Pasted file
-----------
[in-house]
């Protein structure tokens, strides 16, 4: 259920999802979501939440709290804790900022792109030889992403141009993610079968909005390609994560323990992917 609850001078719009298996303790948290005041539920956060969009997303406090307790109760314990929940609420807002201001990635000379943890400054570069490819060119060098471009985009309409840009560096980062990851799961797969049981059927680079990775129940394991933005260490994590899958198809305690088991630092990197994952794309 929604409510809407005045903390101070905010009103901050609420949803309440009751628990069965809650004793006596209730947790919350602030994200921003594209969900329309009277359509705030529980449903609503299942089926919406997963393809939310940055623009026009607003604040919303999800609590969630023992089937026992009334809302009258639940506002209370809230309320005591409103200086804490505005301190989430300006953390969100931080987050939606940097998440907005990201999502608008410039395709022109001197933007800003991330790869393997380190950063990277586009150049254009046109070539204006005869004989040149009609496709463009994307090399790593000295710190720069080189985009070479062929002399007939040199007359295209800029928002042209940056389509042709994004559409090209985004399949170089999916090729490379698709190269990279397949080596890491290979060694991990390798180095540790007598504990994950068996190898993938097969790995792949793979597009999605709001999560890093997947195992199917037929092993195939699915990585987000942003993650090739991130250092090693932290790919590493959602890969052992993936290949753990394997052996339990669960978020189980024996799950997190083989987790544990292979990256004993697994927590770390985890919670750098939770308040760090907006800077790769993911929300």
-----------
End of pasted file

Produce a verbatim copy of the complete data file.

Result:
[in-house]
């Protein structure tokens, strides 16, 4: 259920999802979501939440709290804790900022792109030889992403141009993610079968909005390609994560323990992917 609850001078719009298996303790948290005041539920956060969009997303406090307790109760314990929940609420807002201001990635000379943890400054570069490819060119060098471009985009309409840009560096980062990851799961797969049981059927680079990775129940394991933005260490994590899958198809305690088991630092990197994952794309 929604409510809407005045903390101070905010009103901050609420949803309440009751628990069965809650004793006596209730947790919350602030994200921003594209969900329309009277359509705030529980449903609503299942089926919406997963393809939310940055623009026009607003604040919303999800609590969630023992089937026992009334809302009258639940506002209370809230309320005591409103200086804490505005301190989430300006953390969100931080987050939606940097998440907005990201999502608008410039395709022109001197933007800003991330790869393997380190950063990277586009150049254009046109070539204006005869004989040149009609496709463009994307090399790593000295710190720069080189985009070479062929002399007939040199007359295209800029928002042209940056389509042709994004559409090209985004399949170089999916090729490379698709190269990279397949080596890491290979060694991990390798180095540790007598504990994950068996190898993938097969790995792949793979597009999605709001999560890093997947195992199917037929092993195939699915990585987000942003993650090739991130250092090693932290790919590493959602890969052992993936290949753990394997052996339990669960978020189980024996799950997190083989987790544990292979990256004993697994927590770390985890919670750098939770308040760090907006800077790769993911929300």